Speaking of happiness, the residents have become the area’s greatest ambassadors. Today, The Sustainable City enjoys around 95 percent occupancy, significantly more than the developments that neighbour it. Social media comments and reviews are unanimously positive, something almost unheard of in an industry that doesn’t always deliver on the stunning rendered images and promises of superlative living experience.

The Sustainable City seems to have pleased everyone who lives there – many residents are there not because they saw expensive advertising hoardings (there were never any) but through word of mouth from those who had already moved in and endorsed it from personal experience. Another resounding endorsement is that Saeed and Adlouni both live in the development with their families and form part of the community that they have built.

“People came here primarily for the savings in community fees and service fees, but in no time they adopted the lifestyle of sustainability. Everything here is sustainable: we have sorting at source in the kitchen, and on the doorstep. We have made it easy to practice. Residents feel they are giving to the community and to nature, and to their children eventually, because we have a responsibility to safeguard the planet for them, so they feel happy and guilt-free. When you are in a community like this, you feel it, and you deliver the message to others,” said Saeed.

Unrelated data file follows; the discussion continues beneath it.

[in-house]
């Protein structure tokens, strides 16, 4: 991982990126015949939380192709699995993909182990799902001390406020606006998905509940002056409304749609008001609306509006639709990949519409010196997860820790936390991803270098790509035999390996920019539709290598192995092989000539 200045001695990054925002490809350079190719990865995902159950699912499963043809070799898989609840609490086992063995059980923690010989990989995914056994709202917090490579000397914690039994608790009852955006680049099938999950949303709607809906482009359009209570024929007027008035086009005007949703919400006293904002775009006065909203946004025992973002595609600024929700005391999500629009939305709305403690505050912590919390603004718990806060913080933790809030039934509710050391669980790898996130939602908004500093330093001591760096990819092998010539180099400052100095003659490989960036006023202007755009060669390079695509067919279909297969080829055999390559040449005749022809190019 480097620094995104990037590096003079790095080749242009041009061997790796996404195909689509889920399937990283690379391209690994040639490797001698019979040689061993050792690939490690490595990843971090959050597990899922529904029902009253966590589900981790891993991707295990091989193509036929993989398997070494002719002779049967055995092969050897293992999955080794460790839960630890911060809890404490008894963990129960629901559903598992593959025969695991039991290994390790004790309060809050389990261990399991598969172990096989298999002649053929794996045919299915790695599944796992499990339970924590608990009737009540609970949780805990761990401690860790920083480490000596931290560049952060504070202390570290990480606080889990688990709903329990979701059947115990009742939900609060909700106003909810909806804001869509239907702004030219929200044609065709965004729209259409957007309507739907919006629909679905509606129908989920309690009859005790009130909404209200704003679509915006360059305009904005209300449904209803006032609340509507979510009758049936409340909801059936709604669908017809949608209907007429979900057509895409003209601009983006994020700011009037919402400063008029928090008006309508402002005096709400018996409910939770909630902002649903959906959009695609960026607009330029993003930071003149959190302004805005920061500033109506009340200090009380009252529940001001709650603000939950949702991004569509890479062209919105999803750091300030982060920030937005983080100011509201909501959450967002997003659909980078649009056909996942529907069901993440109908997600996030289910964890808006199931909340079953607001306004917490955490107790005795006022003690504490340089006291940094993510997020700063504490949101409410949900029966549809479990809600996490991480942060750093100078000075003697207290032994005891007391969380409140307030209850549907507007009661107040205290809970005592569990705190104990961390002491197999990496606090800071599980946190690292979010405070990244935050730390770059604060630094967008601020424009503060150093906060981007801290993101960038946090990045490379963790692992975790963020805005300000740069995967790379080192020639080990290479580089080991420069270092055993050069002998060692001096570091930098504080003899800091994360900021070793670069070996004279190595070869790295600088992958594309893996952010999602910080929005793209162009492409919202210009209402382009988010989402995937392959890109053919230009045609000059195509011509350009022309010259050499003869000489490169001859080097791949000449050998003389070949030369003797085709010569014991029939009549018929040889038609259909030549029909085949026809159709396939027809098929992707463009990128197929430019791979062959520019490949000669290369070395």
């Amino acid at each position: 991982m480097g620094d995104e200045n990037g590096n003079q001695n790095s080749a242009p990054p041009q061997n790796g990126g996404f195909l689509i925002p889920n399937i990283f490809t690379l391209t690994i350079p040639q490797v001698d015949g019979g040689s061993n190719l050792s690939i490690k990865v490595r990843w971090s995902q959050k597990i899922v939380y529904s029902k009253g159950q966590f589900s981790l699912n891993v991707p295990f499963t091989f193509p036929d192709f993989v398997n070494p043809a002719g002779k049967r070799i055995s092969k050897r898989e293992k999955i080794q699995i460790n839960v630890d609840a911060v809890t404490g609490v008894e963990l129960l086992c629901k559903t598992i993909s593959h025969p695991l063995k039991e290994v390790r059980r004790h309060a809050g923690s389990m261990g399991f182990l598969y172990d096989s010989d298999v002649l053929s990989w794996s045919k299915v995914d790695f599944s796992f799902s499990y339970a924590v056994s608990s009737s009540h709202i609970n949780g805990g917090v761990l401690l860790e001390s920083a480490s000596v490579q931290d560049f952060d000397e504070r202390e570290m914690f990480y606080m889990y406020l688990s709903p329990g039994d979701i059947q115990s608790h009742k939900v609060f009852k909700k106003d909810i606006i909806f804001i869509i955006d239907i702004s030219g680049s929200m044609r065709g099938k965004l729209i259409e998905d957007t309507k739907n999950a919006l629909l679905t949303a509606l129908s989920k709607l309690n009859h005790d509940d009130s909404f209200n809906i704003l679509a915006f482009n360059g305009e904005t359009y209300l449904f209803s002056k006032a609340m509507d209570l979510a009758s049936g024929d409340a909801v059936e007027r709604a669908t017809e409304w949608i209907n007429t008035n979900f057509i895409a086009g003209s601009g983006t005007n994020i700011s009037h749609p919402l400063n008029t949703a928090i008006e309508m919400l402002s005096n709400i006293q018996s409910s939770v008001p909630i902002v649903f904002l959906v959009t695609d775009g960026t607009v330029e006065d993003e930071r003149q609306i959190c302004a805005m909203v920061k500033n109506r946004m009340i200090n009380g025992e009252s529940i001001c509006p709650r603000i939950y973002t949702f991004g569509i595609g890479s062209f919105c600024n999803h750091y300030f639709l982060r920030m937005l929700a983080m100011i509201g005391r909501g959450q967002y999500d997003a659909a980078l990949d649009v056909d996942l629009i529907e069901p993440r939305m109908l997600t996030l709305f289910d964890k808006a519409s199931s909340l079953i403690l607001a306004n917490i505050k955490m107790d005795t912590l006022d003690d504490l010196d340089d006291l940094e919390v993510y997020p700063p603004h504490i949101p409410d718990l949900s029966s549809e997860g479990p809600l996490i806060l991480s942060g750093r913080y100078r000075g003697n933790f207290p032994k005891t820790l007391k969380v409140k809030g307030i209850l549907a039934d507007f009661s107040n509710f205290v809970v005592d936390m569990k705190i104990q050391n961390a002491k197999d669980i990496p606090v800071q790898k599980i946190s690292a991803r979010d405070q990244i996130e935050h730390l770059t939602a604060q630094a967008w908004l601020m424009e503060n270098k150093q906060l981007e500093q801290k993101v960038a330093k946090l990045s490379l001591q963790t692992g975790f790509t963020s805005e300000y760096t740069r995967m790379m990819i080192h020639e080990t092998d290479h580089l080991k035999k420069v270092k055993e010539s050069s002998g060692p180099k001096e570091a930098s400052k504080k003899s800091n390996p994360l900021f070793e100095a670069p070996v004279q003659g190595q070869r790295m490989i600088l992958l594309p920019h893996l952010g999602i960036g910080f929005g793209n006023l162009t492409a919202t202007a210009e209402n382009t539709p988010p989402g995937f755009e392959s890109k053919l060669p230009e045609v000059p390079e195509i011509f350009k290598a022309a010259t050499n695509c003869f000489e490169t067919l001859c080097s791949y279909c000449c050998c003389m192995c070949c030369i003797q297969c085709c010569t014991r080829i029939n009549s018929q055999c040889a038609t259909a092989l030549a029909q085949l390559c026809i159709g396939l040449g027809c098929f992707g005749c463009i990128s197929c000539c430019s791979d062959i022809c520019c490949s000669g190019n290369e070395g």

Around the corner is an even larger development, based on The Sustainable City, in Sharjah. Saeed is adamant that all projects moving forward will be built according to this philosophy.

Only one frustration, it seems, continues to linger, which is that more developers have not opened their minds to the commercial viability of sustainable planning.

“We don’t see developers as competitors and we want them to learn from what we have done. People resist change and don’t want to take a risk, but we have shown that it isn’t a risk. The cost of build is the same and operational costs are much lower. We are building cities all over the world, but somehow people are still hesitant in this region. I don’t know what’s wrong; I can’t see a reason why everyone isn’t doing this, because it isn’t an option any more, it is a necessity. The city is open to everyone to visit and we offer our help to everyone.”